During this period the moon reaches its first quarter phase on Saturday June 11th. At this time the half-illuminated moon will lie 90 degrees east of the sun and will set soon after midnight for most locations located at mid-northern latitudes. As the week progresses the window of opportunity for viewing meteors in dark skies decreases with each passing night. Toward the end of the period the nearly full moon will lie above the horizon nearly all night long, making meteor observations difficult. The estimated total hourly meteor rates for evening observers this week is near 2 for observers located in the northern hemisphere and 3 for observers located in tropical southern locations (25S). For morning observers the estimated total hourly rates should be near 8 as seen from mid-northern latitudes (45N) and 12 as seen from tropical southern locations (25S). Evening rates are reduced during this period due to interfering moonlight. The actual rates will also depend on factors such as personal light and motion perception, local weather conditions, alertness and experience in watching meteor activity. Note that the hourly rates listed below are estimates as viewed from dark sky sites away from urban light sources. Observers viewing from urban areas will see less activity as only the brightest meteors will be visible from such locations.
The radiant (the area of the sky where meteors appear to shoot from) positions and rates listed below are exact for Saturday night/Sunday morning June 11/12. These positions do not change greatly day to day so the listed coordinates may be used during this entire period. Most star atlases (available at science stores and planetariums) will provide maps with grid lines of the celestial coordinates so that you may find out exactly where these positions are located in the sky. A planisphere or computer planetarium program is also useful in showing the sky at any time of night on any date of the year. Activity from each radiant is best seen when it is positioned highest in the sky, either due north or south along the meridian, depending on your latitude. It must be remembered that meteor activity is rarely seen at the radiant position. Rather they shoot outwards from the radiant so it is best to center your field of view so that the radiant lies at the edge and not the center. Viewing there will allow you to easily trace the path of each meteor back to the radiant (if it is a shower member) or in another direction if it is a sporadic. Meteor activity is not seen from radiants that are located far below the horizon. The positions below are listed in a west to east manner in order of right ascension (celestial longitude). The positions listed first are located further west therefore are accessible earlier in the night while those listed further down the list rise later in the night.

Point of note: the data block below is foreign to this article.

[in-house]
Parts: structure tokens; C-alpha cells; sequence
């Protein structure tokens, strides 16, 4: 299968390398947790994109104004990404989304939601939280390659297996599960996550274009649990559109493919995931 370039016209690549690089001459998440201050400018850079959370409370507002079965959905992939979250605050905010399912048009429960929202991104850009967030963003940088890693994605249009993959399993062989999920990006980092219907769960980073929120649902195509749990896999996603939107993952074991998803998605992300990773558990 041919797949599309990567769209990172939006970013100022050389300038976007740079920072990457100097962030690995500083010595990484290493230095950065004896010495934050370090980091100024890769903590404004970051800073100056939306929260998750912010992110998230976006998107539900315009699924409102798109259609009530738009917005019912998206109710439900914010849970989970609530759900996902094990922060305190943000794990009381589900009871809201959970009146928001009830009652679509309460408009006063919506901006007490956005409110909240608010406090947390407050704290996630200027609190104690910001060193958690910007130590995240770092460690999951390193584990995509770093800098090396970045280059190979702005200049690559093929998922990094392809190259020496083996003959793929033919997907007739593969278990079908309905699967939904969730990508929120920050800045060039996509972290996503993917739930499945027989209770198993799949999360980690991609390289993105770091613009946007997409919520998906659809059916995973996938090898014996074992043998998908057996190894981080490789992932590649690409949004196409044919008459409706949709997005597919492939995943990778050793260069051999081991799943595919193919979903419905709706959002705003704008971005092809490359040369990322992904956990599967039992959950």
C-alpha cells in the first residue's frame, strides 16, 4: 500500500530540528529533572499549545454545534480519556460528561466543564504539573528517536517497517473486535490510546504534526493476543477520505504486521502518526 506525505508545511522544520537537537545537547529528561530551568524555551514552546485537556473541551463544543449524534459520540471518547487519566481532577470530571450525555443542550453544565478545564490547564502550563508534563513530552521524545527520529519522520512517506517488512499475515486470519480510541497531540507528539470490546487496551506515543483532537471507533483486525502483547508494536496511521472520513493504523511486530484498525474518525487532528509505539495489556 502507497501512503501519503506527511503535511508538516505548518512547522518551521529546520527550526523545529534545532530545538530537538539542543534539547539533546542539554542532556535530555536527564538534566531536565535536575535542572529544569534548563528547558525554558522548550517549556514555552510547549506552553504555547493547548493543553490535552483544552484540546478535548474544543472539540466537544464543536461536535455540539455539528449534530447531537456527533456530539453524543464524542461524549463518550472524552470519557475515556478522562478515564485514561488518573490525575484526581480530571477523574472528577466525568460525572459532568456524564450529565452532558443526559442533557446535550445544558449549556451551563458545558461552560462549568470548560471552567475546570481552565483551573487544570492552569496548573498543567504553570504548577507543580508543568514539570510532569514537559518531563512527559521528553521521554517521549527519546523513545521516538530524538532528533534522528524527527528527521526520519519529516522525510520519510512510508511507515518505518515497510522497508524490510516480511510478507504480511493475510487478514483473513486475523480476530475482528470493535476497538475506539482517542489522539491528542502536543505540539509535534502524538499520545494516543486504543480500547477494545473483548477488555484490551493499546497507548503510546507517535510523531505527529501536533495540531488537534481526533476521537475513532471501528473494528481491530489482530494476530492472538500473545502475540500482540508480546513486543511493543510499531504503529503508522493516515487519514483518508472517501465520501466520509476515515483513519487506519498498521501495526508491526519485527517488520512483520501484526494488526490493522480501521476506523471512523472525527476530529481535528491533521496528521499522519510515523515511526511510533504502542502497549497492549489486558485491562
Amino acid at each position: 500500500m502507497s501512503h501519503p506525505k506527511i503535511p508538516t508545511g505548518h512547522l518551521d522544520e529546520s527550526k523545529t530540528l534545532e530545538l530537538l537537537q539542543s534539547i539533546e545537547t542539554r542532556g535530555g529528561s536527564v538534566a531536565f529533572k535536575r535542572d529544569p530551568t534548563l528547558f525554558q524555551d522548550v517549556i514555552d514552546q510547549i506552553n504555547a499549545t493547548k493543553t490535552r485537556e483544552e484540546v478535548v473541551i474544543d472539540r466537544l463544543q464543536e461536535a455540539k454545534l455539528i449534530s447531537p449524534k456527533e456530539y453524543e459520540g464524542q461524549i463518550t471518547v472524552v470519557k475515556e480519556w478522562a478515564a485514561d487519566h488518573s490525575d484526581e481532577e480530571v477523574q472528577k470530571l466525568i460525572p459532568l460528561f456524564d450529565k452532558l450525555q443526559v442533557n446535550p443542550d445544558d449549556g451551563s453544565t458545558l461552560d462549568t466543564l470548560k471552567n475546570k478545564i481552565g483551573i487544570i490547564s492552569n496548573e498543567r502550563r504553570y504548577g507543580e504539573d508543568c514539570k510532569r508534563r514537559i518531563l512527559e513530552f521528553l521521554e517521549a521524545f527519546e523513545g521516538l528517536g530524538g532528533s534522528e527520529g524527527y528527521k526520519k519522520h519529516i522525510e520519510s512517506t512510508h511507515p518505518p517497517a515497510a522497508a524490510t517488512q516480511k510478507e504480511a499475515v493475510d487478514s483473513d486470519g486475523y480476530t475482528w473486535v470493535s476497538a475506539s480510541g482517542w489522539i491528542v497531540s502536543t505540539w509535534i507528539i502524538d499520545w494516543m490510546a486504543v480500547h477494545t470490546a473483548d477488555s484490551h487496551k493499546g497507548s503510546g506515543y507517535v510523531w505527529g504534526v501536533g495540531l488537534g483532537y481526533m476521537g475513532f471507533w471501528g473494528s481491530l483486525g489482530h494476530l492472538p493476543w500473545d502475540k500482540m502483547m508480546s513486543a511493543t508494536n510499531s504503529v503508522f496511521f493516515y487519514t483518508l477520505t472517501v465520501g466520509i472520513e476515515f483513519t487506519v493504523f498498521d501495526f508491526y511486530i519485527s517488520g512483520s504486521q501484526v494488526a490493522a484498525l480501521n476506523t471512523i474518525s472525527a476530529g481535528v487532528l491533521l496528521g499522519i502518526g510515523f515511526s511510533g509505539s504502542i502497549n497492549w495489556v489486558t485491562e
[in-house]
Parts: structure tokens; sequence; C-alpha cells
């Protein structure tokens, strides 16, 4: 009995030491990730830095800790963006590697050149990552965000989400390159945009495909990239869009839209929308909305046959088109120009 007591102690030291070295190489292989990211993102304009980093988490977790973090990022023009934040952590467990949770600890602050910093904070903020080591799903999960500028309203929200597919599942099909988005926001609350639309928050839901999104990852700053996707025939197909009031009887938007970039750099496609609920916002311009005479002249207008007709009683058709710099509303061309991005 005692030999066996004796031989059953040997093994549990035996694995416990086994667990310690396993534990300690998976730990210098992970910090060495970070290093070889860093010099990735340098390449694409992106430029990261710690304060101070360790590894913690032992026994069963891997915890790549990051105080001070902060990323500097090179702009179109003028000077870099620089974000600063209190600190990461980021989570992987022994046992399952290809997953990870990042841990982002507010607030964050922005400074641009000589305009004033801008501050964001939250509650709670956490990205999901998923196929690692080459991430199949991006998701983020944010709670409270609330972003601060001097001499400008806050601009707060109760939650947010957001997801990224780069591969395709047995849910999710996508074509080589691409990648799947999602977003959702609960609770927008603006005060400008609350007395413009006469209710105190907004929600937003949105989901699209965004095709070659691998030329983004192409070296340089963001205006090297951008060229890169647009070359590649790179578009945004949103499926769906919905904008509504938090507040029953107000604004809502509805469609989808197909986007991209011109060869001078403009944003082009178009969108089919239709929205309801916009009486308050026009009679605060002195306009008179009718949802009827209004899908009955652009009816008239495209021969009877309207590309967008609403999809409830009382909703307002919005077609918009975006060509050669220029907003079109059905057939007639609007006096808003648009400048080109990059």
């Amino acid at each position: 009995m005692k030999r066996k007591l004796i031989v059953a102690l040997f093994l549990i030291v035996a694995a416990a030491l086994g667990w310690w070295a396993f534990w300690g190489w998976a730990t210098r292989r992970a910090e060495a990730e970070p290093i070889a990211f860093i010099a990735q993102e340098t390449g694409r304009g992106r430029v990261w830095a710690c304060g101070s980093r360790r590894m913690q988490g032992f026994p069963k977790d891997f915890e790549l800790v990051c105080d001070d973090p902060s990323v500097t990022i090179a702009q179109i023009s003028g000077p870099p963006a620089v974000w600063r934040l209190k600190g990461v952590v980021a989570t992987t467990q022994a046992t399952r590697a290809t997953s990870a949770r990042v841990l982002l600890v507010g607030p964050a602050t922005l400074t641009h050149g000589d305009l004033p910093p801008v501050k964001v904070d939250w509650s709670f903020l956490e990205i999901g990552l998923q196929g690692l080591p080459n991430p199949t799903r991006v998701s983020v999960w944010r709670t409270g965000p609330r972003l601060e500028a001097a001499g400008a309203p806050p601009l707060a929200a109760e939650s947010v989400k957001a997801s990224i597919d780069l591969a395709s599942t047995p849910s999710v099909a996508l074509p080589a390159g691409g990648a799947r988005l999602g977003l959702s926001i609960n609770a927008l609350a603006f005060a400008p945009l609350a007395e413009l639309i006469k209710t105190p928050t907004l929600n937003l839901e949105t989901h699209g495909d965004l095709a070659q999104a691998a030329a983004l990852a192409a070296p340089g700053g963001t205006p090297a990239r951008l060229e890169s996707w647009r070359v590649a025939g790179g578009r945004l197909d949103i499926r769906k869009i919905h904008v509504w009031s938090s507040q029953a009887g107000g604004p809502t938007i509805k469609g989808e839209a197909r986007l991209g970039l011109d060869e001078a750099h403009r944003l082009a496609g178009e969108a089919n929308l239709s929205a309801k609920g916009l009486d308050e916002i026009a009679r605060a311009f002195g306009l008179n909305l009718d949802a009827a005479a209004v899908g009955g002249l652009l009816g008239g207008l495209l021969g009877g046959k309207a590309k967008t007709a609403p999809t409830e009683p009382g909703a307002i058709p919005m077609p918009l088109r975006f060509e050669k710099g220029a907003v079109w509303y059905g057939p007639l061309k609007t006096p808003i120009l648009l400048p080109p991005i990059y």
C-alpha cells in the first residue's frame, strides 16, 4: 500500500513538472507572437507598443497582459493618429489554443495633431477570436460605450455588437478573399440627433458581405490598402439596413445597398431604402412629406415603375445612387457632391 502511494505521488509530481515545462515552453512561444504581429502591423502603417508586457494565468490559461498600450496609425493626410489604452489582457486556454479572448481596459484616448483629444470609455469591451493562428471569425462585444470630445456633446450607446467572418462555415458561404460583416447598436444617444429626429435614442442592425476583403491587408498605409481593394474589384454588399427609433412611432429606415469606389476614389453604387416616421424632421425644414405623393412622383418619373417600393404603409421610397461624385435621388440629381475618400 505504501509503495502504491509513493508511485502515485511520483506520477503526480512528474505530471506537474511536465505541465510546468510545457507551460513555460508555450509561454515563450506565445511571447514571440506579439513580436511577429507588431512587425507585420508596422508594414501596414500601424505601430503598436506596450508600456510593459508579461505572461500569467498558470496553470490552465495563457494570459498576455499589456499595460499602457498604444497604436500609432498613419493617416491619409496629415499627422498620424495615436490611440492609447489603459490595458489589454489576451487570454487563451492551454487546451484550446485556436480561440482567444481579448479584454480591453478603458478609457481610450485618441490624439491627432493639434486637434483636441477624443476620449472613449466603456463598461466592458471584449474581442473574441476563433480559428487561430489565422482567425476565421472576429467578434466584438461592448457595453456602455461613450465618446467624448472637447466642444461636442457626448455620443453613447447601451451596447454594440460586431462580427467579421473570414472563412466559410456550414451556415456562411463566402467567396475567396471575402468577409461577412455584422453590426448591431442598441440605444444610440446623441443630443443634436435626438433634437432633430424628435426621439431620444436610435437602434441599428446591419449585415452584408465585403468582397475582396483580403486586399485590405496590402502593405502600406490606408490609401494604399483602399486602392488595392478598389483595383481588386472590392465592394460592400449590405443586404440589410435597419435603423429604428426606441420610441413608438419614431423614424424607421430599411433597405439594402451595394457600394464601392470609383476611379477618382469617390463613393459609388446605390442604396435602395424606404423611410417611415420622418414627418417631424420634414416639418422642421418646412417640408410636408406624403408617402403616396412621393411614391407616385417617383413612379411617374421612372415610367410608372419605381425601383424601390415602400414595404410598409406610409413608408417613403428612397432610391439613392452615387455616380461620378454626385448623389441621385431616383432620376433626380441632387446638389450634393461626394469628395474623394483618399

These sources of meteoric activity are expected to be active this week.
The center of the large Anthelion (ANT) radiant is currently located at 18:16 (274) -23. This position lies in western Sagittarius, 3 degrees south of the 4th magnitude star known as Polis (mu Sagittarii). Due to the large size of this radiant, Anthelion activity may also appear from the nearby constellations of Scutum, Serpens Caput, southern Ophiuchus, and southeastern Scorpius as well as Sagittarius. This radiant is best placed near 0200 local daylight saving (LDST), when it lies on the meridian and is located highest in the sky. Hourly rates at this time should be near 2 as seen from mid-northern latitudes and 3 as seen from tropical southern latitudes. With an entry velocity of 30 km/sec., the average Anthelion meteor would be of slow velocity.
The Northern June Aquilids (NCZ) were discovered by Zdenek Sekanina through his Radio Meteor Project at Havana, Illinois. These meteors are active from June 10-26, which maximum activity occurring on the 16th. The current position of the radiant is 19:37 (294) -11. This position lies in a remote area of southern Aquila near the Sagittarius border. The nearest notable star is 3rd magnitude Algiedi (Alpha Capricorni), which lies 9 degrees to the east. Rates, even at maximum, are expected to be less than 1 per hour. With an entry velocity of 41 km/sec., the average Northern June Aquilid meteor would be of medium speed.